Teachers are currently communicating not only with their students and parents exclusively via internet, but also with each other – and that mostly via a computer screen. The Pedagogical Section at the Goetheanum has expanded their tips for school life during the time of the coronavirus to include suggestions for conducting video teacher conferences.
“The first feeling is pure joy at seeing and hearing each other again!” This is how Tomáš Zdražil describes his impression of a web conference at the Freie Hochschule Stuttgart (the College for Waldorf Pedagogy in Germany) on the blog of the Pedagogical Section at the Goetheanum. “You have to listen more intensely to what someone is saying or wants to say”, has been Christof Wiechert‘s experience with web-based meetings. The Waldorf teacher, lecturer, and former head of the Pedagogical Section participates once a week in the virtual conference at a school in Asia.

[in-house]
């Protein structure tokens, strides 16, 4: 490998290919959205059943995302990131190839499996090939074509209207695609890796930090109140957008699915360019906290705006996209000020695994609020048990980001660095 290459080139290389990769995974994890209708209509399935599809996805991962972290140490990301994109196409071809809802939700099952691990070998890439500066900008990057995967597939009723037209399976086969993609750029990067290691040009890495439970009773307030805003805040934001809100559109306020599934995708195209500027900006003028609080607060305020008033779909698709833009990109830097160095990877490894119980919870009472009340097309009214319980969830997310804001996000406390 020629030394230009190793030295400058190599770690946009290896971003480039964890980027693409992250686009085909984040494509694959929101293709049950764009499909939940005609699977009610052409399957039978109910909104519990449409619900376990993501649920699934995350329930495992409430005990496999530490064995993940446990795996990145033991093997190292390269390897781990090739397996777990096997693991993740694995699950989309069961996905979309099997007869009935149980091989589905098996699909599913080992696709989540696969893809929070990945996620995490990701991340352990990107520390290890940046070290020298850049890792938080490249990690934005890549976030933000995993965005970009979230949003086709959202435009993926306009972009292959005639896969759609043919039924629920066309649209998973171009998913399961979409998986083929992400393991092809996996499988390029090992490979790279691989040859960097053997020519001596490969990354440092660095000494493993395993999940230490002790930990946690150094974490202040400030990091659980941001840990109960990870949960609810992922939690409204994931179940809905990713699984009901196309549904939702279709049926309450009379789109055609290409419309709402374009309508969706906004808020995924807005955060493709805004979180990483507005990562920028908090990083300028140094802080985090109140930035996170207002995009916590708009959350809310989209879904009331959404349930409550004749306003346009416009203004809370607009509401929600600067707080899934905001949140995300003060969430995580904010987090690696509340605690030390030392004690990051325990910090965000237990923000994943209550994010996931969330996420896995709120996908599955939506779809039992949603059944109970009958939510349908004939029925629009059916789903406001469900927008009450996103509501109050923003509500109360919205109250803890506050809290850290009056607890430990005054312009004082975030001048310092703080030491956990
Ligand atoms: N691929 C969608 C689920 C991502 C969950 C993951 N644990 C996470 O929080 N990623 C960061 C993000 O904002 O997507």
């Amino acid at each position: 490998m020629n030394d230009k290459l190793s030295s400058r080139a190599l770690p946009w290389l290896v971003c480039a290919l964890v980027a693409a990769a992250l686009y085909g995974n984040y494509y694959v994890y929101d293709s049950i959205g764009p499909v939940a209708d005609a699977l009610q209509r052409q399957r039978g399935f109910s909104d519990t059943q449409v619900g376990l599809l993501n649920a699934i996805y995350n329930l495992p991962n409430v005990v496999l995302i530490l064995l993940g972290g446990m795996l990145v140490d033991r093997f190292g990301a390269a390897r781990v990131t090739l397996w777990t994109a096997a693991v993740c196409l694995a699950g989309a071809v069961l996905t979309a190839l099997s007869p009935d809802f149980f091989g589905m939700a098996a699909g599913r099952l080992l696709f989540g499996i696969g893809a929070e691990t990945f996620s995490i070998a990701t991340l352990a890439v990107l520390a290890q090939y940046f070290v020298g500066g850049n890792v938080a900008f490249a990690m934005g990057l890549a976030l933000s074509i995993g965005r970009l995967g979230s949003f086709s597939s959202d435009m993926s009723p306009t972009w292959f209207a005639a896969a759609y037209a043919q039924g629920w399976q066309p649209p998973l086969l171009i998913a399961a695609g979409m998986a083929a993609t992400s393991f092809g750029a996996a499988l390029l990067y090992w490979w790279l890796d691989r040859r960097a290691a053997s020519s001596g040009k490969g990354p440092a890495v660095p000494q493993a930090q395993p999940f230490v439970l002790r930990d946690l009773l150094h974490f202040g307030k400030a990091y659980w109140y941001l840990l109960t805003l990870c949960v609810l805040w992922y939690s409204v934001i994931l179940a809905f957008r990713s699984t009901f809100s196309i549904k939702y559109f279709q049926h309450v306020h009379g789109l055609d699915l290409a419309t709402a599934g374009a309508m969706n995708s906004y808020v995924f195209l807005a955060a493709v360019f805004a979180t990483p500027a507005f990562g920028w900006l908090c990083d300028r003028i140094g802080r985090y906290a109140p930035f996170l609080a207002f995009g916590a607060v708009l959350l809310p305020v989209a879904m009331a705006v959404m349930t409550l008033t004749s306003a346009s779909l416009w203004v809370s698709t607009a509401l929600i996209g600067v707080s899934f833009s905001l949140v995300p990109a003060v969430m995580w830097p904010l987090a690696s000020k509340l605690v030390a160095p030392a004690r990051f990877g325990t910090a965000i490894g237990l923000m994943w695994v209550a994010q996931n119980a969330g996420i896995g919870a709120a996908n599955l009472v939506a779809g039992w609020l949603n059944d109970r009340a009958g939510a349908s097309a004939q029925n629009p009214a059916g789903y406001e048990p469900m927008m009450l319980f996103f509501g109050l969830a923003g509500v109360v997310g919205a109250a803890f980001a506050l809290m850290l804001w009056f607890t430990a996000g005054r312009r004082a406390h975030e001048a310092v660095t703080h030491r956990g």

The prerequisite for a web conference is that all participants are properly trained in the necessary software. There might be parents who can help with the setup and operation. A video conference is also made easier if relevant documents are available in advance. Tomáš Zdražil gives three reasons for this: “To ensure that everyone is familiar with the issue, that participants‘ attention is not overstretched, and so that time spent talking can be reduced to the necessary minimum” – prior experience points to a maximum duration of between 60 and 90 minutes.
Christof Wiechert recommends that someone be responsible for chairing the discussion. The rules of the game include short contributions, as longer statements can be submitted in writing later. The spoken word should have priority over a parallel chat function. More complex topics can be delegated to a sub-conference, which reports the results back to the main teacher conference.
According to Tomáš Zdražil, video conferences reach their limits, “the more personal and the closer the topics are to us”. This applies, for example, to questions of hiring new colleagues. It is also difficult to discuss controversial issues; voting tools might help to deal with yes or no questions.